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...BUT the cart's wide wheel base keeps the boat balanced upright (like sidekicks) while the bow is nudged onto the bar. Then simply go to the rear, lift the stern and shove. The further you shove, the less weigh you have to lift! Looks like this:
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The difficulty here is lifting the bow overhead, not the stern. It depends on the height of the lift and the slope of your driveway. Here's a variation you can use if you find this to be too heavy.

2. Hoist method: Rigging an "A" frame with a hook and double purchase pulley system, your maximum lift is about 30 lb -- very easily manageable. The bow is lifted hooking an "S" hook to the bow padeye. When the rear bar is cleared, cleat off your lift line, lift the back of the boat and push forward. Your "A" frame will pivot forward until the bow rests on the bar. You can then unhook the boat from the frame and push it forward. Using the "A" frame takes an extra minute or two but takes all the strain out of the front lift.
Here's what it looks like -- don't laugh, it works!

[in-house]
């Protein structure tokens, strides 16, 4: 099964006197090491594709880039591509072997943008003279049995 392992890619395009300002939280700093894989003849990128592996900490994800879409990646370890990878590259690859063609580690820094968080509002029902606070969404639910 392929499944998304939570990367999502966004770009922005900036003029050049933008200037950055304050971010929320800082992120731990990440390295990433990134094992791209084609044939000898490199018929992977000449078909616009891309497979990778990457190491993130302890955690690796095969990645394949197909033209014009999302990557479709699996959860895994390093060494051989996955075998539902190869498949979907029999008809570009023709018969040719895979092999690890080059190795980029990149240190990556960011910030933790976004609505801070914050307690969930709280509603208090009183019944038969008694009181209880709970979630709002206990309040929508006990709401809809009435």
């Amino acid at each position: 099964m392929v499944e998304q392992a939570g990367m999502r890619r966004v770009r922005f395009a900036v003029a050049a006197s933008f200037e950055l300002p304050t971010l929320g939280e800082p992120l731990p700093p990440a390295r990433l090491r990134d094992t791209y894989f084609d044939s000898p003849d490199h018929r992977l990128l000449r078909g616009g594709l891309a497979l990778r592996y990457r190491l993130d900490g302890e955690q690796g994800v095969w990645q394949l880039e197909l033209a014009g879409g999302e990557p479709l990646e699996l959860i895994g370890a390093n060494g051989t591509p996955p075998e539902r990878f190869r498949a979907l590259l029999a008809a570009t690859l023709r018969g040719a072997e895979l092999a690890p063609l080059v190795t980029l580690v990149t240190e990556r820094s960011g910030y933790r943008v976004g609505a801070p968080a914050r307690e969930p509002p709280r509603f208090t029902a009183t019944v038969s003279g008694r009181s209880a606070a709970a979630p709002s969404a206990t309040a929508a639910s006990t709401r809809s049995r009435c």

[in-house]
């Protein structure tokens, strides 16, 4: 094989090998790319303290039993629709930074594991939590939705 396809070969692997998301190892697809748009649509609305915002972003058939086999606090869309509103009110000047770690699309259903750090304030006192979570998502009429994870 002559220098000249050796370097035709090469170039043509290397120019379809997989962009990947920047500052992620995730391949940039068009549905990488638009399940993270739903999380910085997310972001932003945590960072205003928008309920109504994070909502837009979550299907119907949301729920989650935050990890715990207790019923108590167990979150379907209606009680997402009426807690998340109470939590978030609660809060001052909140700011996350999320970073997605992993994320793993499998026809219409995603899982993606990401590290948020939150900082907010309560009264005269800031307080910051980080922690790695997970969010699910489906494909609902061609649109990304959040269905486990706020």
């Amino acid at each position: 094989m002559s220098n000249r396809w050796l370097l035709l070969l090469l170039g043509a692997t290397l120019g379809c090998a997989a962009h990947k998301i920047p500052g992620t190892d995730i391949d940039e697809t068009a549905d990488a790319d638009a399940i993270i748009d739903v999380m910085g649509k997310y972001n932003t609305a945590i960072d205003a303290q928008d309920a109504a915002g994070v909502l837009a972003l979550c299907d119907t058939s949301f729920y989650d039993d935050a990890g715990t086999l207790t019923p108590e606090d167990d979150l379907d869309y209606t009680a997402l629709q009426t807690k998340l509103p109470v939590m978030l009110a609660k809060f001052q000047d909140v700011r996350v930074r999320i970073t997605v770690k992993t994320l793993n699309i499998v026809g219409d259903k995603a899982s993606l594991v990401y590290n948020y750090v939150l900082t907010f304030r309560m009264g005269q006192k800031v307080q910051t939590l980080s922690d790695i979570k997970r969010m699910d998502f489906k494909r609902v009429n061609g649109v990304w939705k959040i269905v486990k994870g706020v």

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3. "T" bar method: This is a variation on the basic lift but easier and can be used on virtually any vehicle. It requires a receiver hitch and T bar. Here are some examples:
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I simply took my $40 bed extender and reversed the ends -- voila!:
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For this application you would normally mount the TI cradle on the T bar and mount the front cradle somewhere on your car rack. Both Thule and Yakima bars have plenty of strength to accommodate the load. In this case, since the cradles were already mounted on Thule bars, the "T" bar was used as a "cheater" bar -- set up a little lower -- the bow was lifted on the bar, then pushed onto the rear cradle. This way the bow didn't have to be lifted over the full height of the lumber rack -- a huge difference. Here's a pictorial sequence: